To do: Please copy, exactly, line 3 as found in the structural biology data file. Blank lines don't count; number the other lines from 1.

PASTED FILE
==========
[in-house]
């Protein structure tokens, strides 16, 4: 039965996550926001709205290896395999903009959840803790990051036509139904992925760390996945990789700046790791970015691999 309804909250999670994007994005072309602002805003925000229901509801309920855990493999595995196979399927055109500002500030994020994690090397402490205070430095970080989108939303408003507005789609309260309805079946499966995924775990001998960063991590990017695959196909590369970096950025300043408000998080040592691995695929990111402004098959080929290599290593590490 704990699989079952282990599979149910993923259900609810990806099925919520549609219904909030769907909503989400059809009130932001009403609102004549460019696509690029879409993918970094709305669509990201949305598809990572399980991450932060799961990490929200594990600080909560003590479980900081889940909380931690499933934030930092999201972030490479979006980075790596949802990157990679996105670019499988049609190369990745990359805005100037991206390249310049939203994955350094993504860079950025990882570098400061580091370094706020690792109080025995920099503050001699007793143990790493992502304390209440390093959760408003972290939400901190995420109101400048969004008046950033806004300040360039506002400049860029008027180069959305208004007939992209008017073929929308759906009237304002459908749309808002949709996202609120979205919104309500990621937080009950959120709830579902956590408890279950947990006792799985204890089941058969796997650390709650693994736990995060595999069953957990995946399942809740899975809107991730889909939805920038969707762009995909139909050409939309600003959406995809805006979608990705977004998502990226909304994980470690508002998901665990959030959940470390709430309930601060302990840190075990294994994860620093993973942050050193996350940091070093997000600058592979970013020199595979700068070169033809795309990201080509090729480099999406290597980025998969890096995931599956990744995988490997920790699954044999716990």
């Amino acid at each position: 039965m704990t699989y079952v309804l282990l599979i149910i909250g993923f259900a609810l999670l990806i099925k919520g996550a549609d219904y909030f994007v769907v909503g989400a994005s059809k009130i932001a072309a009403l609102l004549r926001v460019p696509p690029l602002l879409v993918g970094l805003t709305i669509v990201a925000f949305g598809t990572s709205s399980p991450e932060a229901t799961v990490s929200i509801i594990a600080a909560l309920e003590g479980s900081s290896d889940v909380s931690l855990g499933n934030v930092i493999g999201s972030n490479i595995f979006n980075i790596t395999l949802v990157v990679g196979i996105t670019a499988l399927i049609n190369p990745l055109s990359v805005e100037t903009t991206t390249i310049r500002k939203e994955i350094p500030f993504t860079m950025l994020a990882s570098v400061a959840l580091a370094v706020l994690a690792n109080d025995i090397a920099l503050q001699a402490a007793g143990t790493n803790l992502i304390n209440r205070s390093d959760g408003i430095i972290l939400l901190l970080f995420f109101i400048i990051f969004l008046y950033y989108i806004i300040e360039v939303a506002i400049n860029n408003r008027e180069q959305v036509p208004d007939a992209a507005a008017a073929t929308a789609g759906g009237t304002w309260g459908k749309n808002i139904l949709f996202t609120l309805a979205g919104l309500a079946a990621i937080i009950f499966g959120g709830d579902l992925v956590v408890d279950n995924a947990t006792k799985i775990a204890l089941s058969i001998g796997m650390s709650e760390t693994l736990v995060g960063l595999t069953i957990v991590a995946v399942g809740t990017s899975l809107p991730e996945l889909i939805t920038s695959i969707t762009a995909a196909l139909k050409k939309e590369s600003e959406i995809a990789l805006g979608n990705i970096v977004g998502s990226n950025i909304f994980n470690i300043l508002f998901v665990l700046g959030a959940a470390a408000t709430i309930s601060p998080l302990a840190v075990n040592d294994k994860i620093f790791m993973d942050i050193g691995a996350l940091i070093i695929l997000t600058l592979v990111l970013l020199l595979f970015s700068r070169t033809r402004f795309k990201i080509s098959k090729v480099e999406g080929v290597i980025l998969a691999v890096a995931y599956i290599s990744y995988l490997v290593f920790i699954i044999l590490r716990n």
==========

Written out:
């Amino acid at each position: 039965m704990t699989y079952v309804l282990l599979i149910i909250g993923f259900a609810l999670l990806i099925k919520g996550a549609d219904y909030f994007v769907v909503g989400a994005s059809k009130i932001a072309a009403l609102l004549r926001v460019p696509p690029l602002l879409v993918g970094l805003t709305i669509v990201a925000f949305g598809t990572s709205s399980p991450e932060a229901t799961v990490s929200i509801i594990a600080a909560l309920e003590g479980s900081s290896d889940v909380s931690l855990g499933n934030v930092i493999g999201s972030n490479i595995f979006n980075i790596t395999l949802v990157v990679g196979i996105t670019a499988l399927i049609n190369p990745l055109s990359v805005e100037t903009t991206t390249i310049r500002k939203e994955i350094p500030f993504t860079m950025l994020a990882s570098v400061a959840l580091a370094v706020l994690a690792n109080d025995i090397a920099l503050q001699a402490a007793g143990t790493n803790l992502i304390n209440r205070s390093d959760g408003i430095i972290l939400l901190l970080f995420f109101i400048i990051f969004l008046y950033y989108i806004i300040e360039v939303a506002i400049n860029n408003r008027e180069q959305v036509p208004d007939a992209a507005a008017a073929t929308a789609g759906g009237t304002w309260g459908k749309n808002i139904l949709f996202t609120l309805a979205g919104l309500a079946a990621i937080i009950f499966g959120g709830d579902l992925v956590v408890d279950n995924a947990t006792k799985i775990a204890l089941s058969i001998g796997m650390s709650e760390t693994l736990v995060g960063l595999t069953i957990v991590a995946v399942g809740t990017s899975l809107p991730e996945l889909i939805t920038s695959i969707t762009a995909a196909l139909k050409k939309e590369s600003e959406i995809a990789l805006g979608n990705i970096v977004g998502s990226n950025i909304f994980n470690i300043l508002f998901v665990l700046g959030a959940a470390a408000t709430i309930s601060p998080l302990a840190v075990n040592d294994k994860i620093f790791m993973d942050i050193g691995a996350l940091i070093i695929l997000t600058l592979v990111l970013l020199l595979f970015s700068r070169t033809r402004f795309k990201i080509s098959k090729v480099e999406g080929v290597i980025l998969a691999v890096a995931y599956i290599s990744y995988l490997v290593f920790i699954i044999l590490r716990n």